Linköping University, Department of Biomedical and Clinical Sciences, Division of Children's and Women's Health. Linköping University, Faculty of Medicine and Health Sciences. Region Östergötland, Center of Paediatrics and Gynaecology and Obstetrics, H.K.H. Kronprinsessan Victorias barn- och ungdomssjukhus.
    Casas, Rosaura
    Linköping University, Department of Biomedical and Clinical Sciences, Division of Children's and Women's Health. Linköping University, Faculty of Medicine and Health Sciences.
    Intralymphatic GAD-alum Injection Modulates B Cell Response and Induces Follicular Helper T Cells and PD-1+CD8+T Cells in Patients With Recent-Onset Type 1 Diabetes2022In: Frontiers in Immunology, E-ISSN 1664-3224, Vol. 12, article id 797172Article in journal (Refereed)
    Abstract [en]

    Antigen-specific immunotherapy is an appealing strategy to preserve beta-cell function in type 1 diabetes, although the approach has yet to meet its therapeutic endpoint. Direct administration of autoantigen into lymph nodes has emerged as an alternative administration route that can improve the efficacy of the treatment. In the first open-label clinical trial in humans, injection of aluminum-formulated glutamic acid decarboxylase (GAD-alum) into an inguinal lymph node led to the promising preservation of C-peptide in patients with recent-onset type 1 diabetes. The treatment induced a distinct immunomodulatory effect, but the response at the cell level has not been fully characterized. Here we used mass cytometry to profile the immune landscape in peripheral blood mononuclear cells from 12 participants of the study before and after 15 months of treatment. The immunomodulatory effect of the therapy included reduction of naive and unswitched memory B cells, increase in follicular helper T cells and expansion of PD-1+ CD69+ cells in both CD8+ and double negative T cells. In vitro stimulation with GAD(65) only affected effector CD8+ T cells in samples collected before the treatment. However, the recall response to antigen after 15 months included induction of CXCR3+ and CD11c+Tbet+ B cells, PD-1+ follicular helper T cells and exhausted-like CD8+ T cells. This study provides a deeper insight into the immunological changes associated with GAD-alum administration directly into the lymph nodes.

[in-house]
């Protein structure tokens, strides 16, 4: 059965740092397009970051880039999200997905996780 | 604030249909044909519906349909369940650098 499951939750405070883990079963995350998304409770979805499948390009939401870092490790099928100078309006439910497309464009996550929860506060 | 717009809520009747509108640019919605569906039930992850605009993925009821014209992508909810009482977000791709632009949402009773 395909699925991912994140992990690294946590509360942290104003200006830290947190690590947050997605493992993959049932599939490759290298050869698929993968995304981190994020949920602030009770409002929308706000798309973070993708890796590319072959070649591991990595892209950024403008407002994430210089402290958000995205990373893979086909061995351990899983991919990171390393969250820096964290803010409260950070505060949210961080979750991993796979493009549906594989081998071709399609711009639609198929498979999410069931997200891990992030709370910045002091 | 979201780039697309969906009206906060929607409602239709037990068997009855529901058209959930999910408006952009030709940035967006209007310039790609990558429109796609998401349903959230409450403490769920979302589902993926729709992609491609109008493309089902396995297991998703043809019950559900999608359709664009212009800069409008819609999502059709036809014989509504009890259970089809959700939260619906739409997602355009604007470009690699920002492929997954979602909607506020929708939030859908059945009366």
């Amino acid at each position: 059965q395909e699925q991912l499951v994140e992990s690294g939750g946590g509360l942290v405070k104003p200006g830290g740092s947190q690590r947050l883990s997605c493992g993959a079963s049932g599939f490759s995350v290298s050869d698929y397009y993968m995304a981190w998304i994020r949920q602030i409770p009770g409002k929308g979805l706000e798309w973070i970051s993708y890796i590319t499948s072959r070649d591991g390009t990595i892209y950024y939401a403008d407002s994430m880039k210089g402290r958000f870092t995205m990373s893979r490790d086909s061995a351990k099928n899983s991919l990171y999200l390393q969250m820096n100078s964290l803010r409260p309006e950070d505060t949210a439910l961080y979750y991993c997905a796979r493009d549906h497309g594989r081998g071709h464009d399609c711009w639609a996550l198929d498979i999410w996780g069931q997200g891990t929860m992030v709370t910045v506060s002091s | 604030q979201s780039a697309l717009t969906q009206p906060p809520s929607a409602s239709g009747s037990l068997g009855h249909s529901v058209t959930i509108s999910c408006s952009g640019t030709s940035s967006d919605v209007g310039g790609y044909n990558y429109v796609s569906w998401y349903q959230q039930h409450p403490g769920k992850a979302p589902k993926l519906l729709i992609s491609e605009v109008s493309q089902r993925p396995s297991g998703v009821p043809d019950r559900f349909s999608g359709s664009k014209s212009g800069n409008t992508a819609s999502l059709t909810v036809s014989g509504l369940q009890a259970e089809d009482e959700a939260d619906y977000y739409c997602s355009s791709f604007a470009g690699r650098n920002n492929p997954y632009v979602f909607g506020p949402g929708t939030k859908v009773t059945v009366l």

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  • 28.
    Barcenilla, Hugo
    et al.
    Linköping University, Department of Clinical and Experimental Medicine, Division of Children's and Women's health. Linköping University, Faculty of Medicine and Health Sciences.
    Åkerman, Linda
    Linköping University, Department of Clinical and Experimental Medicine, Division of Children's and Women's health. Linköping University, Faculty of Medicine and Health Sciences. Region Östergötland, Center for Diagnostics, Department of Clinical Immunology and Transfusion Medicine.